Abe speech no comfort to Japan's WW II sex slaves

In a speech to Congress, PM stops short of apologising over "comfort women", victims of Japanese soldiers' sex crimes.

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    Protesters have demanded Shinzo Abe make a formal, unequivocal apology to the so-called comfort women [AFP]
    Protesters have demanded Shinzo Abe make a formal, unequivocal apology to the so-called comfort women [AFP]

    They are called "comfort women" by Japan, a polite euphemism that hardly reflects what they went through. In reality, the estimated tens of thousands of young girls who were forced to copulate with Japanese soldiers and officers during World War II in China, the Korean peninsula, the Philippines and other parts of Asia can be more accurately described as "sex slaves". But on his historic visit to Washington this week, Japanese Prime Minister Shinzo Abe barely touched the subject, fanning the flames of a controversy that dogs his administration at every turn and underpins much of its negotiations with its Asian neighbours.

    As Abe became the first Japanese Prime Minister to address a joint session of the US Congress on Wednesday, protesters demanded a formal, unequivocal apology to the so-called comfort women, some of whom are still alive. During a joint press conference with US President Barack Obama on Tuesday, Abe reiterated his support for the "Kono" statement, a 1993 acknowledgement and apology that "comfort stations" existed and that women were coerced into participating. But he stopped short of making a new apology and completely ignored the subject in his speech to lawmakers.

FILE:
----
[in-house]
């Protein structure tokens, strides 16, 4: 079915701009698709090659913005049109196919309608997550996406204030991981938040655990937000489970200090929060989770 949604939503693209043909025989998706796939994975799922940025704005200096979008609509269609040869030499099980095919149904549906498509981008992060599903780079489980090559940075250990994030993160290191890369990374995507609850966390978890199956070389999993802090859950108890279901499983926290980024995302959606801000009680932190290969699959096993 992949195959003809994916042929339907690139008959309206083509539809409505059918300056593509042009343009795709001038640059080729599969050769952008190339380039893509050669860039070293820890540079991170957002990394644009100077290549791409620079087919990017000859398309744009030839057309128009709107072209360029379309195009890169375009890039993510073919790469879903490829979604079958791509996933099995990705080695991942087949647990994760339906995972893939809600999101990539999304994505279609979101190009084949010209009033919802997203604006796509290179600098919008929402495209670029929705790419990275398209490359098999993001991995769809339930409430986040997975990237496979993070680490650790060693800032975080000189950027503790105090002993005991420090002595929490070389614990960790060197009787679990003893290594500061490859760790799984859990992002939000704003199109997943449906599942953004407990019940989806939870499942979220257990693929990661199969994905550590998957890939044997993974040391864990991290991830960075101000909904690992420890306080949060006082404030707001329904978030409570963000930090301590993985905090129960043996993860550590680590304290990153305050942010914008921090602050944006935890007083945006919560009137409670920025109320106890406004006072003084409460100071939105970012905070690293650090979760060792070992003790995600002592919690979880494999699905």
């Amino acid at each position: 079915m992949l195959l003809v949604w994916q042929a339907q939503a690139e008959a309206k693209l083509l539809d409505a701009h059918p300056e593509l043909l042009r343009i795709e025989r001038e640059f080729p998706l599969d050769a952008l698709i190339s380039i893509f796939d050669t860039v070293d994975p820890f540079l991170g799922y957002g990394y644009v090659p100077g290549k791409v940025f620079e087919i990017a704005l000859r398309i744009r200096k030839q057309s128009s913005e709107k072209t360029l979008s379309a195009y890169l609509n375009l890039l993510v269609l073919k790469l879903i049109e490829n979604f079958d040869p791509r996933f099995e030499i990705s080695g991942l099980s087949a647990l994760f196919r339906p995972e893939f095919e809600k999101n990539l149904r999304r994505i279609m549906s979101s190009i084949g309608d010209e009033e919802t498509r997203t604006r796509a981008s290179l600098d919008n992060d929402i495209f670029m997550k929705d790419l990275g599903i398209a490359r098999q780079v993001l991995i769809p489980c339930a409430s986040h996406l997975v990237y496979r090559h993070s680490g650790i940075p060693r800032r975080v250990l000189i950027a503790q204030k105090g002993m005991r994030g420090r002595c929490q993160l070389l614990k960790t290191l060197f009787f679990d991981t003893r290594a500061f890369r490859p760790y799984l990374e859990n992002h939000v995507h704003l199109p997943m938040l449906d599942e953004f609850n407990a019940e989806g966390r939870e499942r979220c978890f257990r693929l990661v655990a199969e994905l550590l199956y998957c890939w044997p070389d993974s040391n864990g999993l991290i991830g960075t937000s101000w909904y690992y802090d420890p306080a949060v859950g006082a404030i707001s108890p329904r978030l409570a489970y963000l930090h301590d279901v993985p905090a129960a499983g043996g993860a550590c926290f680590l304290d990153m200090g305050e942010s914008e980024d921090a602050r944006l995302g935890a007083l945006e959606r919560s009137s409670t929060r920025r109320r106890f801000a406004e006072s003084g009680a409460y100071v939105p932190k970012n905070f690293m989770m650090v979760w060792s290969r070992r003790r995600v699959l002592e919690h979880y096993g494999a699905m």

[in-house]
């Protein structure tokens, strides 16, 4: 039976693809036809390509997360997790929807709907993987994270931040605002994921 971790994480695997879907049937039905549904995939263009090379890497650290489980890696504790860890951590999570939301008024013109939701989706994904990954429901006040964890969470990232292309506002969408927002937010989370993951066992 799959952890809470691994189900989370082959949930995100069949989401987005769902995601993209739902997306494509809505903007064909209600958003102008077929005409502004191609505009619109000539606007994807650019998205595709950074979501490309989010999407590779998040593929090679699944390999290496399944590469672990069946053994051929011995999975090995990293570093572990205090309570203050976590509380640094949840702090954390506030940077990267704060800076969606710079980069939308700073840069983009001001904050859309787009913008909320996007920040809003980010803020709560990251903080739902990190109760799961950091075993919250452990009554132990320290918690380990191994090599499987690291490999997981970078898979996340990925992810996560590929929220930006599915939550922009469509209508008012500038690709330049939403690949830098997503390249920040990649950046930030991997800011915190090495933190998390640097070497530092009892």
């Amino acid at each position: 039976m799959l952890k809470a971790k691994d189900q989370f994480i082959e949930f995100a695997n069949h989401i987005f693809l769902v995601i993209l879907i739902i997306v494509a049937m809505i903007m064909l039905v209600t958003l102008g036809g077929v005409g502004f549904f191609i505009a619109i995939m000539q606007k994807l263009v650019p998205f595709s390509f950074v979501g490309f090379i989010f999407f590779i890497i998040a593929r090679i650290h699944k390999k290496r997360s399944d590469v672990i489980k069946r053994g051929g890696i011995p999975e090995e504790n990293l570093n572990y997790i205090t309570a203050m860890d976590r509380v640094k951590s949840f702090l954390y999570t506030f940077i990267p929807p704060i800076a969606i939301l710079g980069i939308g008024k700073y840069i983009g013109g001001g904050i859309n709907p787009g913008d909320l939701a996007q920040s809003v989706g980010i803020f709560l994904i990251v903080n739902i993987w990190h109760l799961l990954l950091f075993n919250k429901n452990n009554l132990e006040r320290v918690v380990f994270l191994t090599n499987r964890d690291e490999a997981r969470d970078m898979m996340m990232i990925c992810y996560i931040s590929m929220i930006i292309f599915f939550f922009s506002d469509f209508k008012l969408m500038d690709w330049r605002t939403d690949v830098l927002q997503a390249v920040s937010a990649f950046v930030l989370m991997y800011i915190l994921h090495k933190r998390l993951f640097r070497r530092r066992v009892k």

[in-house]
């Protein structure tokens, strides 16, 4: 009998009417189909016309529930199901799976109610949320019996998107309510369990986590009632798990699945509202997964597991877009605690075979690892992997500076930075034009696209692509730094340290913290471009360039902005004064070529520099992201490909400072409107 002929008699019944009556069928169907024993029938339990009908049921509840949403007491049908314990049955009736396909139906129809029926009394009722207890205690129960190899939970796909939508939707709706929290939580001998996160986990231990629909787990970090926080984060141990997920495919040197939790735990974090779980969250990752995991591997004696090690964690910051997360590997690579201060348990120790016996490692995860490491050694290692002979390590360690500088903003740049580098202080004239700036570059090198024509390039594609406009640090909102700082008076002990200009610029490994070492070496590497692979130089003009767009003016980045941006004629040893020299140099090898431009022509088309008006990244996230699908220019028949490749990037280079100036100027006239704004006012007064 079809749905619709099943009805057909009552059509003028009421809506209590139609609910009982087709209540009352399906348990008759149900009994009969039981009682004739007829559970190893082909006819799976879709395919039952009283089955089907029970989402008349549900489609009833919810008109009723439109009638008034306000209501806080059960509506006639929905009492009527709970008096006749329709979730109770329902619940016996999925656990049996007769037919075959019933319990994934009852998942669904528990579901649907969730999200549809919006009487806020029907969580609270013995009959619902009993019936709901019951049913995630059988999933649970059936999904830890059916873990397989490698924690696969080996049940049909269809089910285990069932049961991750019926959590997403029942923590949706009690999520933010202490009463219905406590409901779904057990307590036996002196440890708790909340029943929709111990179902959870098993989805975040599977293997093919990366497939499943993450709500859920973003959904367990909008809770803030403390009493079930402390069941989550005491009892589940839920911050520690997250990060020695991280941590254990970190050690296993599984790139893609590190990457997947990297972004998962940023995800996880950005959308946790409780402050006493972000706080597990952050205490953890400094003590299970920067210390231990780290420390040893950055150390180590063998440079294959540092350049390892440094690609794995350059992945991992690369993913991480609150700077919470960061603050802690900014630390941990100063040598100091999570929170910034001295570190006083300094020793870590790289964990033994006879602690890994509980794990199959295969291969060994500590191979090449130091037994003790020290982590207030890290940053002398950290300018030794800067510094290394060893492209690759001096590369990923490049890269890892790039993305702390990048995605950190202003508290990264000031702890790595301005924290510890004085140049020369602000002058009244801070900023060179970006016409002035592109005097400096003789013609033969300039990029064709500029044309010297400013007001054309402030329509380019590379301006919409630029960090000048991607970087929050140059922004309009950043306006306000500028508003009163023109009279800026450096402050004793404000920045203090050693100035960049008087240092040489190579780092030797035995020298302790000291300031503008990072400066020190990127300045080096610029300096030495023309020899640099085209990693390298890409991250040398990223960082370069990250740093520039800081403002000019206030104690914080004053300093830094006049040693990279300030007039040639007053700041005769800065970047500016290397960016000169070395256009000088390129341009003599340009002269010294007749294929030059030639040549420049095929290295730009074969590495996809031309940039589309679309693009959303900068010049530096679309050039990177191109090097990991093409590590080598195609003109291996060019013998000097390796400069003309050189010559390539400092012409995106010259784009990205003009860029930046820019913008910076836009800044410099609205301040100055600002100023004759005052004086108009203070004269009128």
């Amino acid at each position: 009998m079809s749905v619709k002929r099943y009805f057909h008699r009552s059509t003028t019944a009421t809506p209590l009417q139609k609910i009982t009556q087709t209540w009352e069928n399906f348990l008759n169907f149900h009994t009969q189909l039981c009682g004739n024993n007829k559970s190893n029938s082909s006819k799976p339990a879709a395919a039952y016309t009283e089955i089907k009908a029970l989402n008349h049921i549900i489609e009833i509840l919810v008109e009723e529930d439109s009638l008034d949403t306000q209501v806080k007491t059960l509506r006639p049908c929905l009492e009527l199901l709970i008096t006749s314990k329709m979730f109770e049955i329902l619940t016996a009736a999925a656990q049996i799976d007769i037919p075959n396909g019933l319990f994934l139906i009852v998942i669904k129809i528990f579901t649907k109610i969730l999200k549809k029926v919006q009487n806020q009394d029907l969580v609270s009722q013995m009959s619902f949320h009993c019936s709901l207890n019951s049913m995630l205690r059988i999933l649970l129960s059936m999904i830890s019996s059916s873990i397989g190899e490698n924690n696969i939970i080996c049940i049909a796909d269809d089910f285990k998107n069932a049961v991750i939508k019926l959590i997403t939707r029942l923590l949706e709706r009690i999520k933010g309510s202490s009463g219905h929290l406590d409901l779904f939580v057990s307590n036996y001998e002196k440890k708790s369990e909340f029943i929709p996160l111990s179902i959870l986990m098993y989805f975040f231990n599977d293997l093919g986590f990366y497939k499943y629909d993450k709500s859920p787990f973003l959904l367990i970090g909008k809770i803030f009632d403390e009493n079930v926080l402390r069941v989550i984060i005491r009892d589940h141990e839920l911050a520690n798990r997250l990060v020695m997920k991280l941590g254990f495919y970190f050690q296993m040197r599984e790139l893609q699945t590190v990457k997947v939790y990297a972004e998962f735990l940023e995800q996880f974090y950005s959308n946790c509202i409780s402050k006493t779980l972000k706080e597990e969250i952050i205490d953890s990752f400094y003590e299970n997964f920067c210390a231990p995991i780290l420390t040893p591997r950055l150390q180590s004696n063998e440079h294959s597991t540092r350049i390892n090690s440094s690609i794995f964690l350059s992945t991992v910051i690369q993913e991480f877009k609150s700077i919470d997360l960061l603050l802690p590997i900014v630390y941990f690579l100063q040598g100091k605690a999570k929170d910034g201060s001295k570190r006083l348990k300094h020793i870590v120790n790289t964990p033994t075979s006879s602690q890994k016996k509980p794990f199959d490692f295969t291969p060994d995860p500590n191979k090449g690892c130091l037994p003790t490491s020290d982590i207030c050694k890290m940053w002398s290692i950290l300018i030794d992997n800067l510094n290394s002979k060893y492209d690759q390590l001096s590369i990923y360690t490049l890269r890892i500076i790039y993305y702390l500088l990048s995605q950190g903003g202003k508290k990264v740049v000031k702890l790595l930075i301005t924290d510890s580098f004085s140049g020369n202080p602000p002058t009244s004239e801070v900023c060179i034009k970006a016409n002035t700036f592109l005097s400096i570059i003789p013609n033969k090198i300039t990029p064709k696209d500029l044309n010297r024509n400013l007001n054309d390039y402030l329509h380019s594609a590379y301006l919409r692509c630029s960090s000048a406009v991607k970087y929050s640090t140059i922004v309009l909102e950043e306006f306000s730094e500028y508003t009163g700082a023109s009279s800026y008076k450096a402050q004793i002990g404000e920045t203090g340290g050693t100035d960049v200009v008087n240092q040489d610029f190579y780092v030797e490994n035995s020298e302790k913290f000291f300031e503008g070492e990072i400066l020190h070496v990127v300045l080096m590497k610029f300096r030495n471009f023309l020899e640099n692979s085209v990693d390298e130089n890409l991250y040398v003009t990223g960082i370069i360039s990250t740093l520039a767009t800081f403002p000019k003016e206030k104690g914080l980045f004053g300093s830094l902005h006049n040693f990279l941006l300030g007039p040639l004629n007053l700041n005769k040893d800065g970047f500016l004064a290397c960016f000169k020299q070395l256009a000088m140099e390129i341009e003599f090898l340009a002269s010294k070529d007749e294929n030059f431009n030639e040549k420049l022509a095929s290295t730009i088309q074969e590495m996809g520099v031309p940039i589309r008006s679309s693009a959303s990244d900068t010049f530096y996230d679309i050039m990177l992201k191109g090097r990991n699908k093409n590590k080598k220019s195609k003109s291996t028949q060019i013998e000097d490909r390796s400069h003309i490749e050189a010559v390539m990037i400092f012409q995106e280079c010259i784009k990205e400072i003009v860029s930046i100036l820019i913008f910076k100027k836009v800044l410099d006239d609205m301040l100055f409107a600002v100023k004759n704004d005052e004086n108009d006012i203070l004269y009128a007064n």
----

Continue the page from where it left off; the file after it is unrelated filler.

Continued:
That disappointed many people, particularly the victims themselves, who argue Abe's words aren't enough and any previous apology lacks the teeth for victims to make claims against Japan in courts for compensation. "I don't expect him to change overnight," Yong Soo Lee, an 86-year old Korean survivor who attended the Congressional speech, told DC Dispatches.

    The Obama administration has danced around the topic in the week leading up to the visit but one analyst said officials are frustrated with Japan's lack of progress on the issue. "Prime Minister Abe is needlessly providing ammunition to his critics in China and South Korea," said Sue Mi Terry, a former US intelligence officer who specialises in Asian affairs. She added Abe is "creating an obstacle to Japan's further normalising its military and rearmament by flirting with historical revisionism".

    Meanwhile, a group of lawmakers, led by California Congressman Mike Honda, have called on Abe to "squarely face history" with its Asian neighbours by not only apologising but also updating history textbooks in Japan to reflect the reality of what the women went through. Honda called Abe's decision not to mention the issue in his speech "utterly shameful and shocking".

    SOURCE: Al Jazeera


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